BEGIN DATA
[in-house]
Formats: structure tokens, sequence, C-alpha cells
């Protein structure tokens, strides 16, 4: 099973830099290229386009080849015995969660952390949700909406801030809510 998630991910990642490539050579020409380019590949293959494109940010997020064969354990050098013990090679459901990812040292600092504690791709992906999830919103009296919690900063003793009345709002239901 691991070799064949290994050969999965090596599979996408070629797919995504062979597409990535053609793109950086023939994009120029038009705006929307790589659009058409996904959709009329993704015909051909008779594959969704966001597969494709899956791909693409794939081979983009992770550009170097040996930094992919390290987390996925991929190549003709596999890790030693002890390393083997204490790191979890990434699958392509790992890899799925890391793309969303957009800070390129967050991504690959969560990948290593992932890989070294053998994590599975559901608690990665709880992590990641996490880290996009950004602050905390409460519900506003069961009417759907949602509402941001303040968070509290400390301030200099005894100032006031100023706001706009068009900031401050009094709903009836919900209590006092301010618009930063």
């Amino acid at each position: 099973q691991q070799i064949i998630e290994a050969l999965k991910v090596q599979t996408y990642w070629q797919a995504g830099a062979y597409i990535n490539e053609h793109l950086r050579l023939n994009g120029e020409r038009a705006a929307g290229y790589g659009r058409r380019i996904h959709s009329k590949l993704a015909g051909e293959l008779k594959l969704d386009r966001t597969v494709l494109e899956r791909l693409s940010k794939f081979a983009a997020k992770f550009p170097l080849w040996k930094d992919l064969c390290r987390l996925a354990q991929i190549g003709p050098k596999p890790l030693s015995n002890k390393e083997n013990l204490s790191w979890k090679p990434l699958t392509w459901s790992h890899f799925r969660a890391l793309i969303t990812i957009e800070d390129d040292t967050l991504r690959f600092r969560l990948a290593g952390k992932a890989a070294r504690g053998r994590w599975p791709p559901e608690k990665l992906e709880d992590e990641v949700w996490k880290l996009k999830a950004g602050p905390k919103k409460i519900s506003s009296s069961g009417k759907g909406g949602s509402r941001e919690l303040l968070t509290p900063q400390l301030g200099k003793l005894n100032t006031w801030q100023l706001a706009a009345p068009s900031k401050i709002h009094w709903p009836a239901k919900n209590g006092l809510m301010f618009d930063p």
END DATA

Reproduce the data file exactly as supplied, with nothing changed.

[in-house]
Formats: structure tokens, sequence, C-alpha cells
């Protein structure tokens, strides 16, 4: 099973830099290229386009080849015995969660952390949700909406801030809510 998630991910990642490539050579020409380019590949293959494109940010997020064969354990050098013990090679459901990812040292600092504690791709992906999830919103009296919690900063003793009345709002239901 691991070799064949290994050969999965090596599979996408070629797919995504062979597409990535053609793109950086023939994009120029038009705006929307790589659009058409996904959709009329993704015909051909008779594959969704966001597969494709899956791909693409794939081979983009992770550009170097040996930094992919390290987390996925991929190549003709596999890790030693002890390393083997204490790191979890990434699958392509790992890899799925890391793309969303957009800070390129967050991504690959969560990948290593992932890989070294053998994590599975559901608690990665709880992590990641996490880290996009950004602050905390409460519900506003069961009417759907949602509402941001303040968070509290400390301030200099005894100032006031100023706001706009068009900031401050009094709903009836919900209590006092301010618009930063």
């Amino acid at each position: 099973q691991q070799i064949i998630e290994a050969l999965k991910v090596q599979t996408y990642w070629q797919a995504g830099a062979y597409i990535n490539e053609h793109l950086r050579l023939n994009g120029e020409r038009a705006a929307g290229y790589g659009r058409r380019i996904h959709s009329k590949l993704a015909g051909e293959l008779k594959l969704d386009r966001t597969v494709l494109e899956r791909l693409s940010k794939f081979a983009a997020k992770f550009p170097l080849w040996k930094d992919l064969c390290r987390l996925a354990q991929i190549g003709p050098k596999p890790l030693s015995n002890k390393e083997n013990l204490s790191w979890k090679p990434l699958t392509w459901s790992h890899f799925r969660a890391l793309i969303t990812i957009e800070d390129d040292t967050l991504r690959f600092r969560l990948a290593g952390k992932a890989a070294r504690g053998r994590w599975p791709p559901e608690k990665l992906e709880d992590e990641v949700w996490k880290l996009k999830a950004g602050p905390k919103k409460i519900s506003s009296s069961g009417k759907g909406g949602s509402r941001e919690l303040l968070t509290p900063q400390l301030g200099k003793l005894n100032t006031w801030q100023l706001a706009a009345p068009s900031k401050i709002h009094w709903p009836a239901k919900n209590g006092l809510m301010f618009d930063p």